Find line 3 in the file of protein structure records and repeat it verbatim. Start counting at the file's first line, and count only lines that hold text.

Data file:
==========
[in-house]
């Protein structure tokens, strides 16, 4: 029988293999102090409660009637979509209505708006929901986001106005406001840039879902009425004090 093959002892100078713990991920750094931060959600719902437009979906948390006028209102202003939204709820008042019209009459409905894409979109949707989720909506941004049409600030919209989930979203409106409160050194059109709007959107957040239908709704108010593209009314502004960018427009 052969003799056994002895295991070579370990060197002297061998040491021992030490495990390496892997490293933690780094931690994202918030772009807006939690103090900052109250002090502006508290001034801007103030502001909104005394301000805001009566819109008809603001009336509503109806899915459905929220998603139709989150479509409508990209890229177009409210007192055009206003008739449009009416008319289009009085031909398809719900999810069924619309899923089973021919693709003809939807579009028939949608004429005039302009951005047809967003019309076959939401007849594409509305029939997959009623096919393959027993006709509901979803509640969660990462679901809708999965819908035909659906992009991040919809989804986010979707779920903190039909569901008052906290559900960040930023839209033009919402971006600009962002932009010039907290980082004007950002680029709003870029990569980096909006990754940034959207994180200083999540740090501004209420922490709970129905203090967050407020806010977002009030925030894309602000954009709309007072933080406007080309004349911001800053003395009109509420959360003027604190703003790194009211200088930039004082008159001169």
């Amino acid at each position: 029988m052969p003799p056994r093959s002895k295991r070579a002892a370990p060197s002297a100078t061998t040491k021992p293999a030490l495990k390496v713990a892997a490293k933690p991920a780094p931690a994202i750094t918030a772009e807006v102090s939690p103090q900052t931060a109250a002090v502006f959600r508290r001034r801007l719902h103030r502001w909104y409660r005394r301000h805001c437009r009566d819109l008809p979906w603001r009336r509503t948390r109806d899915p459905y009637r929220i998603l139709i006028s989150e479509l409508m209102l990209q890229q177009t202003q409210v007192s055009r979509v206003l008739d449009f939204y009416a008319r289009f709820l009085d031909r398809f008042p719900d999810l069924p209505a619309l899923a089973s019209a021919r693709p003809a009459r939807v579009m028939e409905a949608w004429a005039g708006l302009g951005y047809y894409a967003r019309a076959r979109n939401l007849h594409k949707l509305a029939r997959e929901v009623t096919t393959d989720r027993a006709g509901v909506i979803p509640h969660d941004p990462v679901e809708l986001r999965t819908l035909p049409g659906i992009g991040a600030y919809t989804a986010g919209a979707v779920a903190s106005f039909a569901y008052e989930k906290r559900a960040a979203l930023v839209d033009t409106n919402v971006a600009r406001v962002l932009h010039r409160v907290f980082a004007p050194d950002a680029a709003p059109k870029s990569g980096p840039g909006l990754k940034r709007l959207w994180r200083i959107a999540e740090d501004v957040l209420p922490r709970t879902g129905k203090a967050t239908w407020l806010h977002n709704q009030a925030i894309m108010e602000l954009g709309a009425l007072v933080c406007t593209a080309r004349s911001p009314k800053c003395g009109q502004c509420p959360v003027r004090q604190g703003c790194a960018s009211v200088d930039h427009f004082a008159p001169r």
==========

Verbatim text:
């Amino acid at each position: 029988m052969p003799p056994r093959s002895k295991r070579a002892a370990p060197s002297a100078t061998t040491k021992p293999a030490l495990k390496v713990a892997a490293k933690p991920a780094p931690a994202i750094t918030a772009e807006v102090s939690p103090q900052t931060a109250a002090v502006f959600r508290r001034r801007l719902h103030r502001w909104y409660r005394r301000h805001c437009r009566d819109l008809p979906w603001r009336r509503t948390r109806d899915p459905y009637r929220i998603l139709i006028s989150e479509l409508m209102l990209q890229q177009t202003q409210v007192s055009r979509v206003l008739d449009f939204y009416a008319r289009f709820l009085d031909r398809f008042p719900d999810l069924p209505a619309l899923a089973s019209a021919r693709p003809a009459r939807v579009m028939e409905a949608w004429a005039g708006l302009g951005y047809y894409a967003r019309a076959r979109n939401l007849h594409k949707l509305a029939r997959e929901v009623t096919t393959d989720r027993a006709g509901v909506i979803p509640h969660d941004p990462v679901e809708l986001r999965t819908l035909p049409g659906i992009g991040a600030y919809t989804a986010g919209a979707v779920a903190s106005f039909a569901y008052e989930k906290r559900a960040a979203l930023v839209d033009t409106n919402v971006a600009r406001v962002l932009h010039r409160v907290f980082a004007p050194d950002a680029a709003p059109k870029s990569g980096p840039g909006l990754k940034r709007l959207w994180r200083i959107a999540e740090d501004v957040l209420p922490r709970t879902g129905k203090a967050t239908w407020l806010h977002n709704q009030a925030i894309m108010e602000l954009g709309a009425l007072v933080c406007t593209a080309r004349s911001p009314k800053c003395g009109q502004c509420p959360v003027r004090q604190g703003c790194a960018s009211v200088d930039h427009f004082a008159p001169r």